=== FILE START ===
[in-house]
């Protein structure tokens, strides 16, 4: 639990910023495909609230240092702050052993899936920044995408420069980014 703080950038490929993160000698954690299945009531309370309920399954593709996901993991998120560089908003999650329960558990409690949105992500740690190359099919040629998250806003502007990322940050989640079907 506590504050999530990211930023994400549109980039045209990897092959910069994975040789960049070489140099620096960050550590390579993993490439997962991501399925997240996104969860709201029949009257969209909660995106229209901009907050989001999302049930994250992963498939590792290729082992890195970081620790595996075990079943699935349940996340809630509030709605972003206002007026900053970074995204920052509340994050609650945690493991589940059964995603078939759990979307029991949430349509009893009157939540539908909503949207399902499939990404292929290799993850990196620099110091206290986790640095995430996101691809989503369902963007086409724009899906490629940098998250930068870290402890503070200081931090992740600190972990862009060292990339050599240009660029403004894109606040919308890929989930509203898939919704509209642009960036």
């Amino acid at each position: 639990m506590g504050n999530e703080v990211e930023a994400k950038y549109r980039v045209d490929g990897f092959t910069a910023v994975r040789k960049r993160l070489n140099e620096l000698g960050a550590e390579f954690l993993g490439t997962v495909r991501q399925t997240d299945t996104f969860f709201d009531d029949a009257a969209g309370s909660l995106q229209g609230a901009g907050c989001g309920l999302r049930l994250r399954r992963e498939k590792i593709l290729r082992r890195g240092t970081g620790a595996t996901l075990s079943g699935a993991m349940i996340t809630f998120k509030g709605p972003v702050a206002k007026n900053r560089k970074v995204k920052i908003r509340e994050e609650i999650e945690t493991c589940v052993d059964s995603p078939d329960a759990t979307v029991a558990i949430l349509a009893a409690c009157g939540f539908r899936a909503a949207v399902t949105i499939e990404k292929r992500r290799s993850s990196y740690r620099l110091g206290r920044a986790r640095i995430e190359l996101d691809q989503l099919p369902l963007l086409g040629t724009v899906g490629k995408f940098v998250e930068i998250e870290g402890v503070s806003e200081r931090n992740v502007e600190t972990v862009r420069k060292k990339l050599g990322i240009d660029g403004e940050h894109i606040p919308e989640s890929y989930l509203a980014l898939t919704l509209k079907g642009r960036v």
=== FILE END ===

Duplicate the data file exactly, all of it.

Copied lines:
[in-house]
């Protein structure tokens, strides 16, 4: 639990910023495909609230240092702050052993899936920044995408420069980014 703080950038490929993160000698954690299945009531309370309920399954593709996901993991998120560089908003999650329960558990409690949105992500740690190359099919040629998250806003502007990322940050989640079907 506590504050999530990211930023994400549109980039045209990897092959910069994975040789960049070489140099620096960050550590390579993993490439997962991501399925997240996104969860709201029949009257969209909660995106229209901009907050989001999302049930994250992963498939590792290729082992890195970081620790595996075990079943699935349940996340809630509030709605972003206002007026900053970074995204920052509340994050609650945690493991589940059964995603078939759990979307029991949430349509009893009157939540539908909503949207399902499939990404292929290799993850990196620099110091206290986790640095995430996101691809989503369902963007086409724009899906490629940098998250930068870290402890503070200081931090992740600190972990862009060292990339050599240009660029403004894109606040919308890929989930509203898939919704509209642009960036």
């Amino acid at each position: 639990m506590g504050n999530e703080v990211e930023a994400k950038y549109r980039v045209d490929g990897f092959t910069a910023v994975r040789k960049r993160l070489n140099e620096l000698g960050a550590e390579f954690l993993g490439t997962v495909r991501q399925t997240d299945t996104f969860f709201d009531d029949a009257a969209g309370s909660l995106q229209g609230a901009g907050c989001g309920l999302r049930l994250r399954r992963e498939k590792i593709l290729r082992r890195g240092t970081g620790a595996t996901l075990s079943g699935a993991m349940i996340t809630f998120k509030g709605p972003v702050a206002k007026n900053r560089k970074v995204k920052i908003r509340e994050e609650i999650e945690t493991c589940v052993d059964s995603p078939d329960a759990t979307v029991a558990i949430l349509a009893a409690c009157g939540f539908r899936a909503a949207v399902t949105i499939e990404k292929r992500r290799s993850s990196y740690r620099l110091g206290r920044a986790r640095i995430e190359l996101d691809q989503l099919p369902l963007l086409g040629t724009v899906g490629k995408f940098v998250e930068i998250e870290g402890v503070s806003e200081r931090n992740v502007e600190t972990v862009r420069k060292k990339l050599g990322i240009d660029g403004e940050h894109i606040p919308e989640s890929y989930l509203a980014l898939t919704l509209k079907g642009r960036v």